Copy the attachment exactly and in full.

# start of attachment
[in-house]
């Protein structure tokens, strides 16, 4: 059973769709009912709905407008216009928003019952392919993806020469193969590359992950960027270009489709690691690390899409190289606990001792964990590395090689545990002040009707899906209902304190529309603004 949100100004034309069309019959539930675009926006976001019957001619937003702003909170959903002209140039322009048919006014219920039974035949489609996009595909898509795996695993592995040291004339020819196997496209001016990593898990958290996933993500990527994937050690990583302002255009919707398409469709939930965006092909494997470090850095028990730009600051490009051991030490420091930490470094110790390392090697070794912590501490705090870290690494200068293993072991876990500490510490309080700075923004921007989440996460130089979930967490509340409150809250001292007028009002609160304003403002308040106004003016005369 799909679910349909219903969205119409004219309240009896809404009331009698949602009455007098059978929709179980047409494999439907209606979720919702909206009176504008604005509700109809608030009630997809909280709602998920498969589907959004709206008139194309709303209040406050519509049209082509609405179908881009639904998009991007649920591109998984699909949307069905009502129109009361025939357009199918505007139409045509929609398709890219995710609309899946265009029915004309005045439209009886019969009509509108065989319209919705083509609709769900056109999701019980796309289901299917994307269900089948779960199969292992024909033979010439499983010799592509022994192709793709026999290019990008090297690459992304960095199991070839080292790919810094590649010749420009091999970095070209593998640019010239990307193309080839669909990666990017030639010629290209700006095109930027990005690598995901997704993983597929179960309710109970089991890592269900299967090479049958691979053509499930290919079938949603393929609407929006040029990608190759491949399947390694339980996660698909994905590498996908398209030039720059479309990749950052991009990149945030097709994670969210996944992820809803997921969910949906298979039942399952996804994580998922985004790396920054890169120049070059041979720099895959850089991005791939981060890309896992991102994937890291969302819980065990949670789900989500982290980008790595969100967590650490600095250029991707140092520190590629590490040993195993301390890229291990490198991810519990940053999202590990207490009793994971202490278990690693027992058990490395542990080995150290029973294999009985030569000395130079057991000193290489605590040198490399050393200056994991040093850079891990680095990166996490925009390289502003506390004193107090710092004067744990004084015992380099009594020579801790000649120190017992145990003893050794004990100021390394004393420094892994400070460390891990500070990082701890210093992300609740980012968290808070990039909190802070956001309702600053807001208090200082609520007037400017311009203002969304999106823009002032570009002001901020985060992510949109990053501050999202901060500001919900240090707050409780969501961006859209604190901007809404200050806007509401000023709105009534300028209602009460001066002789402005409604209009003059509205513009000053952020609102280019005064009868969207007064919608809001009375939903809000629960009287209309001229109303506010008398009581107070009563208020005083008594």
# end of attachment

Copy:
[in-house]
């Protein structure tokens, strides 16, 4: 059973769709009912709905407008216009928003019952392919993806020469193969590359992950960027270009489709690691690390899409190289606990001792964990590395090689545990002040009707899906209902304190529309603004 949100100004034309069309019959539930675009926006976001019957001619937003702003909170959903002209140039322009048919006014219920039974035949489609996009595909898509795996695993592995040291004339020819196997496209001016990593898990958290996933993500990527994937050690990583302002255009919707398409469709939930965006092909494997470090850095028990730009600051490009051991030490420091930490470094110790390392090697070794912590501490705090870290690494200068293993072991876990500490510490309080700075923004921007989440996460130089979930967490509340409150809250001292007028009002609160304003403002308040106004003016005369 799909679910349909219903969205119409004219309240009896809404009331009698949602009455007098059978929709179980047409494999439907209606979720919702909206009176504008604005509700109809608030009630997809909280709602998920498969589907959004709206008139194309709303209040406050519509049209082509609405179908881009639904998009991007649920591109998984699909949307069905009502129109009361025939357009199918505007139409045509929609398709890219995710609309899946265009029915004309005045439209009886019969009509509108065989319209919705083509609709769900056109999701019980796309289901299917994307269900089948779960199969292992024909033979010439499983010799592509022994192709793709026999290019990008090297690459992304960095199991070839080292790919810094590649010749420009091999970095070209593998640019010239990307193309080839669909990666990017030639010629290209700006095109930027990005690598995901997704993983597929179960309710109970089991890592269900299967090479049958691979053509499930290919079938949603393929609407929006040029990608190759491949399947390694339980996660698909994905590498996908398209030039720059479309990749950052991009990149945030097709994670969210996944992820809803997921969910949906298979039942399952996804994580998922985004790396920054890169120049070059041979720099895959850089991005791939981060890309896992991102994937890291969302819980065990949670789900989500982290980008790595969100967590650490600095250029991707140092520190590629590490040993195993301390890229291990490198991810519990940053999202590990207490009793994971202490278990690693027992058990490395542990080995150290029973294999009985030569000395130079057991000193290489605590040198490399050393200056994991040093850079891990680095990166996490925009390289502003506390004193107090710092004067744990004084015992380099009594020579801790000649120190017992145990003893050794004990100021390394004393420094892994400070460390891990500070990082701890210093992300609740980012968290808070990039909190802070956001309702600053807001208090200082609520007037400017311009203002969304999106823009002032570009002001901020985060992510949109990053501050999202901060500001919900240090707050409780969501961006859209604190901007809404200050806007509401000023709105009534300028209602009460001066002789402005409604209009003059509205513009000053952020609102280019005064009868969207007064919608809001009375939903809000629960009287209309001229109303506010008398009581107070009563208020005083008594």